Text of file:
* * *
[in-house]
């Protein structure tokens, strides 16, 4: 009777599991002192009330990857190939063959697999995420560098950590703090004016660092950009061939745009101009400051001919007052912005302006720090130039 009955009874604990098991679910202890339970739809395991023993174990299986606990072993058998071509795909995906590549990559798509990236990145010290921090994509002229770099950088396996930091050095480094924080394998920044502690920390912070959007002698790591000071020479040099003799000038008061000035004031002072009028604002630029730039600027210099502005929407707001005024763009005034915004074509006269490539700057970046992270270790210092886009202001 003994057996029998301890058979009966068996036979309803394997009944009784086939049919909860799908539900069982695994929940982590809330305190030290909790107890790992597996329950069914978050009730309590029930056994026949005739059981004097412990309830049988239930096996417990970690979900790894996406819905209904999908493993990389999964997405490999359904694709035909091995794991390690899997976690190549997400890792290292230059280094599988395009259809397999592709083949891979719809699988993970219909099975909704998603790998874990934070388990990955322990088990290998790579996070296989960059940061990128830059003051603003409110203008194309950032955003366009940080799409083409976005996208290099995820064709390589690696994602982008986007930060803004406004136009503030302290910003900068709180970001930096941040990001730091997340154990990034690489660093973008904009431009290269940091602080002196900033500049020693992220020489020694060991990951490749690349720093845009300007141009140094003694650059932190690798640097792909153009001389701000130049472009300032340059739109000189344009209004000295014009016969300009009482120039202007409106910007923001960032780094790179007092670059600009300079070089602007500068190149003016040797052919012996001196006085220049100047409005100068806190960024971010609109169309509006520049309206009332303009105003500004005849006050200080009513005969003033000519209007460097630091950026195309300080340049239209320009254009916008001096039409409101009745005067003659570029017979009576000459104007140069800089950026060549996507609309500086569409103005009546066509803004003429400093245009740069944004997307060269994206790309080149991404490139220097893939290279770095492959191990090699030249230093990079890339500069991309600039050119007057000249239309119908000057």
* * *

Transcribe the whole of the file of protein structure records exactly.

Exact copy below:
[in-house]
């Protein structure tokens, strides 16, 4: 009777599991002192009330990857190939063959697999995420560098950590703090004016660092950009061939745009101009400051001919007052912005302006720090130039 009955009874604990098991679910202890339970739809395991023993174990299986606990072993058998071509795909995906590549990559798509990236990145010290921090994509002229770099950088396996930091050095480094924080394998920044502690920390912070959007002698790591000071020479040099003799000038008061000035004031002072009028604002630029730039600027210099502005929407707001005024763009005034915004074509006269490539700057970046992270270790210092886009202001 003994057996029998301890058979009966068996036979309803394997009944009784086939049919909860799908539900069982695994929940982590809330305190030290909790107890790992597996329950069914978050009730309590029930056994026949005739059981004097412990309830049988239930096996417990970690979900790894996406819905209904999908493993990389999964997405490999359904694709035909091995794991390690899997976690190549997400890792290292230059280094599988395009259809397999592709083949891979719809699988993970219909099975909704998603790998874990934070388990990955322990088990290998790579996070296989960059940061990128830059003051603003409110203008194309950032955003366009940080799409083409976005996208290099995820064709390589690696994602982008986007930060803004406004136009503030302290910003900068709180970001930096941040990001730091997340154990990034690489660093973008904009431009290269940091602080002196900033500049020693992220020489020694060991990951490749690349720093845009300007141009140094003694650059932190690798640097792909153009001389701000130049472009300032340059739109000189344009209004000295014009016969300009009482120039202007409106910007923001960032780094790179007092670059600009300079070089602007500068190149003016040797052919012996001196006085220049100047409005100068806190960024971010609109169309509006520049309206009332303009105003500004005849006050200080009513005969003033000519209007460097630091950026195309300080340049239209320009254009916008001096039409409101009745005067003659570029017979009576000459104007140069800089950026060549996507609309500086569409103005009546066509803004003429400093245009740069944004997307060269994206790309080149991404490139220097893939290279770095492959191990090699030249230093990079890339500069991309600039050119007057000249239309119908000057």